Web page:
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For the Orioles, spending big on one player like Chris Davis could be their best choice

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If the Orioles end up re-signing Chris Davis, that will probably cost them the chance to fill many of their other holes in free agency. Maybe that's not such a bad thing.

Tommy Gilligan-USA TODAY Sports

There's little question that the Orioles figure to be better in 2016 with Chris Davis than without him. The question they have to ask themselves is whether they can afford him on top of everything else that they need to get done this offseason.

Up until now, any wild fancies for both the length and total of his contract have seemed to be on the table. The people over at MLB Trade Rumors have cast the bones and read the tea leaves to give a good ballpark guess: six years, $144 million.

That's a big number, but not one that is so outrageously large that the Orioles ought to be priced out of it before the bidding even gets underway. They can do $24 million of average annual value. Whether it's low enough that they'll get in there at that level is a different story - and if the number starts to balloon, say by adding a few million per year in AAV, or by adding a seventh year, it does swing into the territory where the Orioles will have an uncomfortable choice to make.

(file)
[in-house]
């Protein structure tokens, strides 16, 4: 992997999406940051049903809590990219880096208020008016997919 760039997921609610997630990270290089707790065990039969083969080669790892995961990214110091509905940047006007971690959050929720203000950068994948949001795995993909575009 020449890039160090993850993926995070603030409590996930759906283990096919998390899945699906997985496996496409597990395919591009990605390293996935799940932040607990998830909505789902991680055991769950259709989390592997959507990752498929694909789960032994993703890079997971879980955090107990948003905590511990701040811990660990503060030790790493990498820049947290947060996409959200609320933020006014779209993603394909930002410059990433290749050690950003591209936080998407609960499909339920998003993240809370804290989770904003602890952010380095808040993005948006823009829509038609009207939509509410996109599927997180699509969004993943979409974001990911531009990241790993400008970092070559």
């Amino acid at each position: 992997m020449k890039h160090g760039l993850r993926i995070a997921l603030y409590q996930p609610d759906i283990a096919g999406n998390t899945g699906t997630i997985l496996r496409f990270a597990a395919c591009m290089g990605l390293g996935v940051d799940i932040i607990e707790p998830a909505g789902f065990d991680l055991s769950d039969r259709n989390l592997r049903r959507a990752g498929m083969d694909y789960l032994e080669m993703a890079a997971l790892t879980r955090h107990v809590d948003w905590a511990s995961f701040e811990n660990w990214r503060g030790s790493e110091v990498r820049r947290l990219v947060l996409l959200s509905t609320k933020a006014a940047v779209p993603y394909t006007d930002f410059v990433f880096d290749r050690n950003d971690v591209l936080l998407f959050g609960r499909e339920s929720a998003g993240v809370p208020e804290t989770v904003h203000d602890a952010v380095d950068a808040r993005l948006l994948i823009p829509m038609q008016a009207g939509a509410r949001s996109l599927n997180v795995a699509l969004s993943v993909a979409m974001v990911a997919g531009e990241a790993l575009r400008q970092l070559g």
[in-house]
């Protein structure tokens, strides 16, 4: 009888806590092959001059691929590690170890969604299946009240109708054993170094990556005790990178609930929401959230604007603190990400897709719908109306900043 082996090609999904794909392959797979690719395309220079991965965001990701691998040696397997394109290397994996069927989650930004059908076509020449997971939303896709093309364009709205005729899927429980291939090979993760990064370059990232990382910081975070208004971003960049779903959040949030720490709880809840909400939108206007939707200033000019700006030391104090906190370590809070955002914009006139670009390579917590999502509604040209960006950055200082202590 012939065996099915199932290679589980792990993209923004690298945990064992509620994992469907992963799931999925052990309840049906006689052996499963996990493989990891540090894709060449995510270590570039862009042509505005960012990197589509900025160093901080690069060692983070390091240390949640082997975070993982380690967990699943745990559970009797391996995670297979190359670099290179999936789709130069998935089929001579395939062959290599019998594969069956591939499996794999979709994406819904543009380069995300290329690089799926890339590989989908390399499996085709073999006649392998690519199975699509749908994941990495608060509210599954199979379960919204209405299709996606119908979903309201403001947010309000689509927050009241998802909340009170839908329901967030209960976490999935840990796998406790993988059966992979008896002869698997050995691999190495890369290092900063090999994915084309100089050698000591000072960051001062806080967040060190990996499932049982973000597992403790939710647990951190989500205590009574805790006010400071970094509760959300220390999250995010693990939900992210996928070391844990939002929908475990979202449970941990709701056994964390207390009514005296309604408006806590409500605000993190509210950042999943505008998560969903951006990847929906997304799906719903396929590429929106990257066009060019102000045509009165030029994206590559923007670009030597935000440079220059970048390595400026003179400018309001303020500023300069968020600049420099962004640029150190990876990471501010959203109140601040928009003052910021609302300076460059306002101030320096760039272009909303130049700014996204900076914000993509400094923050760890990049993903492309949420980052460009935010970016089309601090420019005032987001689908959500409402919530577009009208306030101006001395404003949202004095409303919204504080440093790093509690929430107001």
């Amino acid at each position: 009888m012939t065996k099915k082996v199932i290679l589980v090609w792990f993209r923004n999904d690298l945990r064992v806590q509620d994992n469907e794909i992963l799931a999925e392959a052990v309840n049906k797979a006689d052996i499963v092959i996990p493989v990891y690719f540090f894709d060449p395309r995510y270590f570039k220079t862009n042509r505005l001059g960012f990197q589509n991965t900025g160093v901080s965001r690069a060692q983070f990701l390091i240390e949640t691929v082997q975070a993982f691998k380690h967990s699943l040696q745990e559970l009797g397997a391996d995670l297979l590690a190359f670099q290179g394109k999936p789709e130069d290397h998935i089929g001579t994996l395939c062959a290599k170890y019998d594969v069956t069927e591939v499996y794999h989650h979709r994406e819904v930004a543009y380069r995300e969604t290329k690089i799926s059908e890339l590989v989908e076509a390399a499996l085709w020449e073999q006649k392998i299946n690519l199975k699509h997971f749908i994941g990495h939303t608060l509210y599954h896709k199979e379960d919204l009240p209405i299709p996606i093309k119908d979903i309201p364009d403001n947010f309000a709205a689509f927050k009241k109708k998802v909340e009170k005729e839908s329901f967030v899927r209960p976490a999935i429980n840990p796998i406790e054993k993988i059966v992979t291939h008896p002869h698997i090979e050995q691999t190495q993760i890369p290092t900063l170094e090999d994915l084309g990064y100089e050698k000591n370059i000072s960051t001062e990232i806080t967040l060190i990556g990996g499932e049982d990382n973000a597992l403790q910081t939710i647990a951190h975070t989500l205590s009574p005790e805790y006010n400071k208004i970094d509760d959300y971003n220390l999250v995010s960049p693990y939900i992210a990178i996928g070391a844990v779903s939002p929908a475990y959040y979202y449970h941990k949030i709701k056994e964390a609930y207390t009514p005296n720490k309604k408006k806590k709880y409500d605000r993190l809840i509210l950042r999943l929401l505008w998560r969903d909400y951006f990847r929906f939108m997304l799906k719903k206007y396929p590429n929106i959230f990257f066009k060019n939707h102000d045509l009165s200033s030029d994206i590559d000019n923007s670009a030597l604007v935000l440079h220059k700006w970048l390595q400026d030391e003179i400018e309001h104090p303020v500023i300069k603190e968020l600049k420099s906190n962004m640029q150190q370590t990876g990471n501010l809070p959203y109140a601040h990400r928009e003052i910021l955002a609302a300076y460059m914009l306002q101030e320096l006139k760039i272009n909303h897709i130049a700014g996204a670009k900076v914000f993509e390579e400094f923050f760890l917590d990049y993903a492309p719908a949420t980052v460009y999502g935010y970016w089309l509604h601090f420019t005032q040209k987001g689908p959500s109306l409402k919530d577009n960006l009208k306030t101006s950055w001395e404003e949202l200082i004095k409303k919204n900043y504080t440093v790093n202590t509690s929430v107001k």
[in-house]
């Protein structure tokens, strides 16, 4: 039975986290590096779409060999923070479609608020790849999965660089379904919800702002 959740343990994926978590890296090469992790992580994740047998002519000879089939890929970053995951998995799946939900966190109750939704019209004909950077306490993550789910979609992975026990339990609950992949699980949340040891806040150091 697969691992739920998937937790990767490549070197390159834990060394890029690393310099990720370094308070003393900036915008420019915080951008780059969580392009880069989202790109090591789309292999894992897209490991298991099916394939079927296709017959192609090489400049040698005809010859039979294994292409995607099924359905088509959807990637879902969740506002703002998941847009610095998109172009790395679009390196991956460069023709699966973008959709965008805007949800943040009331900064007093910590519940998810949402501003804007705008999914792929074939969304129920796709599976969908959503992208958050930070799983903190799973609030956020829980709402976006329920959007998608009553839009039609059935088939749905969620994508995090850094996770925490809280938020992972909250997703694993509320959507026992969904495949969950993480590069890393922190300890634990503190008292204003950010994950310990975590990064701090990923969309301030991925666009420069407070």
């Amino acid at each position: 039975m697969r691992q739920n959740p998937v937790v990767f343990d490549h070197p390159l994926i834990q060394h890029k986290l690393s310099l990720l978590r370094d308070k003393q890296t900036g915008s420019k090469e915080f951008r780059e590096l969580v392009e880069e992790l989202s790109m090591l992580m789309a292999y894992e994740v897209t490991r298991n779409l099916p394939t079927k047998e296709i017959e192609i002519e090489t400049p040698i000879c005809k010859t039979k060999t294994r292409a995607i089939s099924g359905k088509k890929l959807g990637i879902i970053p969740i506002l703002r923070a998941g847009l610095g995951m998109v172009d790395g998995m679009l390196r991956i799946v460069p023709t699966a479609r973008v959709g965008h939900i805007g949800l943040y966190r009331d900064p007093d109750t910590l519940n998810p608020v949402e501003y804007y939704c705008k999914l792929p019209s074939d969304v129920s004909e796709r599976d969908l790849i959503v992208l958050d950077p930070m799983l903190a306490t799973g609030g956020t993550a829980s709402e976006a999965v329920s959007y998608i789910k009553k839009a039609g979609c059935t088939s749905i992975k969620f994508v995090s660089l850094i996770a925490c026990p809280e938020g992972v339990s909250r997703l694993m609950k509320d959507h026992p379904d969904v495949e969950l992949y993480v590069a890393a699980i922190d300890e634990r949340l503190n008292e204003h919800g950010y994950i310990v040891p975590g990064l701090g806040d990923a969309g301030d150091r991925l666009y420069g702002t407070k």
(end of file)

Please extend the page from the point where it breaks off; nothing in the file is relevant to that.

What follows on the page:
When you get down to it, the Orioles payroll situation is such that it feels like they should be able to spend $45-50 million more for next season than they currently have committed. That's based on an assumption that the O's will be able to continue a pattern of increasing payroll by about $10 million per year, which has been done in each offseason of Dan Duquette's tenure as GM. The Orioles should not be afraid to blow half or more of that money in one place.

Sometimes you have to go big or go home

It's true that a $24 million salary for Davis would represent about 1/6th of the team's total payroll next year. That is a lot of money to have tied up in one player. You can pretty much rule out that they can use free agency to fill every hole they need to fill if half of their available money gets tied up in Davis.

Then again, sometimes it's better to spend bigger on one player than try to patch together something from cheaper players. The O's could have had Nelson Cruz on the 2015 team at about $15 million per year. The Orioles sunk as much money as that into position players who were released over the course of the year. Cruz would not have solved every problem the team had this year, but he would have solved one, and he'd be a solution for a problem that needs to be solved for next year, too.

When considering a giant contract for Davis or anybody else, more is at stake than just the 2016 payroll. The Orioles have a lot of payroll space available this offseason because they entered the year with many pending free agents. That won't be the case a year from now; only Brian Matusz and Nolan Reimold are currently set to be free agents after next season, and that's assuming either of those guys are even tendered for the 2016 season.

It could be that the only soon-to-be free agents playing on next year's Orioles are ones signed to one-year contracts this offseason. There won't be much money coming off the books for 2017 as things stand right now.

More on the Davis ripple effect